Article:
Coaching Experiences

Coaching Experiences: The Power of Tasking Stories in Scrum

Once upon a time there was a Team, with experienced engineers, who were strongly encouraged to adopt Scrum. This team had a story of heroic successes by saving the day. The individuals were energized in every situation where one of them were recognized for doing something helping the organization. As you can imagine, this was not a sustainable pace for the team since it generated behaviors leading to the well-known problematic signs such as “silo” thinking, low signs of collaboration, low swarming to help each other, firefighter response mode, low openness to request help or acknowledge problems, among others.

The organization Leadership invested resources to train and coach them. The organization also encouraged the adoption by communicating that participation in the Scrum were highly recognized and expected – Scrum Master, Product Owners, Team Members. The team started to adopt Scrum following basic rules – Sprint Planning, Retrospective, Reviews, Stand-ups, etc. After “doing” Scrum for many sprints, the team did not see the value coming from Scrum. The team was smart enough to “accommodate” Scrum on top of their old way of work and thinking. Their Scrum Master (a beginner SM) got assistance from coaches and many potential problematic signs were identified:

  • No improvements in the Story Point Estimation in the team after many sprints, that lead them to have a low commit/accept ratio at the end of multiple sprints
  • Low individual pro-activeness to help team in problems. In other words, the team did not “swarm” to resolve problems
  • High “silo” mentality, where members kept thinking that each one of them were the lord of their kingdom and they have to solve any problem, protect it, and keeping away any potential threat
  • Ineffective Stand-up. Team members complained about the waste of time for this meeting.

There was a moment where the Scrum Master, in their retrospective, finally achieved to engage the team to do something different, moving from having only stories to have also the tasks (tasks were identified in the Sprint Planning and adjusted during the sprint execution) . This agreed experiment in the team allowed the Scrum Master to make visible some problems and start to address them as a team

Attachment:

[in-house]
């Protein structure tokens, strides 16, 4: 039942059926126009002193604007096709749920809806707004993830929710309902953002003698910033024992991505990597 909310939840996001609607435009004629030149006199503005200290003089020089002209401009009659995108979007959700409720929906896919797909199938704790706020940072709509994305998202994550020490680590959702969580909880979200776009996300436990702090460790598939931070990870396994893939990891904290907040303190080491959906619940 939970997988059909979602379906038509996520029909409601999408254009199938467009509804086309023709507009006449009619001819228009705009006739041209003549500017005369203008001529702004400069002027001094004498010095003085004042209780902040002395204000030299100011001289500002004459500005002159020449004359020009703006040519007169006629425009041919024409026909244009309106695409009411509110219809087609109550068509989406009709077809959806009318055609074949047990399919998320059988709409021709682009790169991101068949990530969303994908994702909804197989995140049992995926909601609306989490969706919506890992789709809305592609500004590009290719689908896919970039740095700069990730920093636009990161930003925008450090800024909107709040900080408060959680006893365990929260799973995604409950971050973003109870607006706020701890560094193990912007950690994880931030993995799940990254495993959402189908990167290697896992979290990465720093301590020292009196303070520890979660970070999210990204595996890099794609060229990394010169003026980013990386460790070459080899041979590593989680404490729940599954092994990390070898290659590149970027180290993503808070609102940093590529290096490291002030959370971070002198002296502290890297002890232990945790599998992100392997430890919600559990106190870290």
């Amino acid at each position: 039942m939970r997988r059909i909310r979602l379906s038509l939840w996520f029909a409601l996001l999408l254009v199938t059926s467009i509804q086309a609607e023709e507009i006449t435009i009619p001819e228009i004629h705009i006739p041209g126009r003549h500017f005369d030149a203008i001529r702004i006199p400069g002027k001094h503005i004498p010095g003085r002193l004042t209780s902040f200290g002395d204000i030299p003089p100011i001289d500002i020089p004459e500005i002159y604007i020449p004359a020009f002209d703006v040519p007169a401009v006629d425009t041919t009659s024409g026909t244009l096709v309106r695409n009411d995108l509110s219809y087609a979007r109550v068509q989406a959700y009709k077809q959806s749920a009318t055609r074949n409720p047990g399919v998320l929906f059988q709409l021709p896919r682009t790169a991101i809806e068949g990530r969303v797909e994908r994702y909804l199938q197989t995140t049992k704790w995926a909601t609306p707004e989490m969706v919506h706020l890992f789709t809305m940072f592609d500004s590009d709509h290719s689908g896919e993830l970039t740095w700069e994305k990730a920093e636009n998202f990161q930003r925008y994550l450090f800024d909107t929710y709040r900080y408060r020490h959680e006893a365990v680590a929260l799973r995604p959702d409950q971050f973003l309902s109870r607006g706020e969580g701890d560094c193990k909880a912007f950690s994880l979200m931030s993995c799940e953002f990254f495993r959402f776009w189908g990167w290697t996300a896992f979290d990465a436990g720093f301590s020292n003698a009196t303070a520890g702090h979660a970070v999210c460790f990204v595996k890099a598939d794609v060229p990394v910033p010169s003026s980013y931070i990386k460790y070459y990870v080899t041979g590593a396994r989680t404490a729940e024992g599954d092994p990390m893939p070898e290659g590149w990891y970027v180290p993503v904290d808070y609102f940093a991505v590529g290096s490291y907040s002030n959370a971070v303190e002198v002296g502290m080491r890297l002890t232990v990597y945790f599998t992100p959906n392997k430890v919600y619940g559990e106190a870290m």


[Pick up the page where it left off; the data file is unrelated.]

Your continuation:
• Tasks made visible the work required to complete the work in a given story, this helped to have a better dialogue during the sizing of the story and also to have better discussions around the Story acceptance criteria – Added a positive tension with the Product Owner to have better Story Acceptance Criteria
  • Tasks helped to focus the communication in the Stand-up since it allows to report work on specific items impacting the delivery of the stories – Added a positive tension to overcome the natural tendency to report how the work time were consumed. From how I spent the day to how I progress to complete the planned work
  • Tasks facilitated the identification of tasks that can be performed by any member in the team increasing the potential collaboration in the team and reduce the “silo” phenomena.
  • Tasks naturally make visible the potential mismatch between the size of a given story and the required work to be completed. A small size story having 20 tasks may require some conversation to clarify and understand if there is a mismatch.

It is important to mention that just tasking it is not enough, the coaching from the Scrum Master to foster some behaviors is crucial. Tasking provides the material that facilitate the coaching. Some examples:

  • Scrum Master can foster swarming when somebody describes blocking issues by asking initial questions such as: “Who can help Peter to address …..?” “Who can help John to complete this critical story?, there are many pending tasks which needs to be completed…”
  • Scrum Master can foster some reflection during the sizing with questions such as “Ok, this Story is 4 story points and the tasking shows 14 tasks, does this size makes sense to all of you? …”
  • Scrum Master can enforce some agreements in the team during the Stand-Up, where somebody reports something that is not related to any tasks by asking “Where is the task? Is this something missing or not planned? remember our team agreement to make all work visible”

This short reflection about the power of tasking aims to help you, the reader, to get more points of reflection to improve your team and organization.

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